I go quick to grab my dirt shovel out of the garage and then we're out in the street. Out in the dark and the wet and what I'm looking at is like some scene out of some wild-eyed photographer's coffee table book. Mama is passed by the time I reach her. I touch her side with my fingers and half hope she'll fly up into my face and bite me. No though. What we have here is two ducks freshly killed lying in the streetlight glow. Fucking feathers everywhere. People come up the road heading to work/I can't see them/just tires hissing on rain/headlights/a brake tap to wonder what the fuck these two are doing out in the road in their night clothes. We look like meth heads trying to find something. Monica is walking on the cinders with a spaghetti pot, throwing water on the pools of blood. We are sleepy heads trying to get rid of something. 

Back and forth, that's what I am. I'm up and down too. I'm overjoyed it isn't one of us and I'm gonna throw up because it's these two. 

I use my shovel to scoop up Daddy into a Hefty bag. I remember watching him yesterday just standing there on the sidewalk as Mama's ass was pointed up out of the dirt, up at the sky. He was standing around while she did all the work, I thought. But I gave him the benefit of the doubt. That must be their arrangement, I figured. She digs the hole the way she wants it/ he stands guard against this messed up world. 

I walk the six steps over to Mama and scoop her up as Monica stares down and cries. 

"They just kept going," she says. "Who does that?!"

I don't know what to say. 

I never do. 

I look down in the bag and their bodies lying on one another against the clean white. Then I tie a knot in the thing and bury it in my trash cans.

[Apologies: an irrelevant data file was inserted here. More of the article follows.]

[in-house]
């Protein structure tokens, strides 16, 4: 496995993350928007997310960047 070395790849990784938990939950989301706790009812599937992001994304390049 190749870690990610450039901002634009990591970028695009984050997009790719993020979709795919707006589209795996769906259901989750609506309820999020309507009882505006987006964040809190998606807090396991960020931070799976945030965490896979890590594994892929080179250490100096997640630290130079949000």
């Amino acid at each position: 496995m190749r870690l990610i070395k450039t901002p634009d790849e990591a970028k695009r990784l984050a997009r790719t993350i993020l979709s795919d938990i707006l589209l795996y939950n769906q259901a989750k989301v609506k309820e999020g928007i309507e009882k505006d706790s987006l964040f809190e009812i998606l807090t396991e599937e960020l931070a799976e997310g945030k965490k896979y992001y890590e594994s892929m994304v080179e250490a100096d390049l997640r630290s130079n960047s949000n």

It's trash day today. Trash trucks will be here by 9. 


The kids show up later and they don't know because I can tell right away that she hasn't told them. I glance at the road as Monica walks away with Charlie and Willie and there's basically no sign of what we saw earlier. There's a few feathers but they're matted down and look like old gum now. The kids are in good spirits and i ask them about Willie and Henry wants Lucky Charms because he says he's still hungry even though he had something over at his Mom's. 

I pour him a fat ass bowl of Lucky Charms.

I stare at their heads, my kids. 

The ducks are in the trash cans a few feet away. One wall. Out there on the side where there ain't no Lucky Charms. 

What is this? 

How is any of this happening? 

How do we all keep dodging so many fucking bullets, you know? 


I shit you not: as I'm writing this sentence the trash truck is out front. It's a shit burial but I'm shook up and I had to get the kids on the bus and what can I do? They're gone now. Back to the Earth, I guess. 


I walk away from writing this with an idea up in my head. I walk over to look at her hole: if there's eggs in there then I'll try and find another duck's nest and sneak them in there. This town has a lot of ducks, a lot of nests; make it happen, dude. Then these ducklings will get born and that will be something at least. I want to salvage that family somehow. They deserved better than that. I know they did. I saw it it their eyes just yesterday. They were scrappy. They made cars stop and go around. 

There's a Twix wrapper in the hole. 

Nothing else. 

I stare down at it for twenty, thirty seconds.


I pick it up and put it in my pocket. I turn around and walk back across the road towards my place. The rain is light but steady. This grey day is an hour broke. 

I toss the Twix wrapper in the empty trash can, head back in the house, lock the door behind me.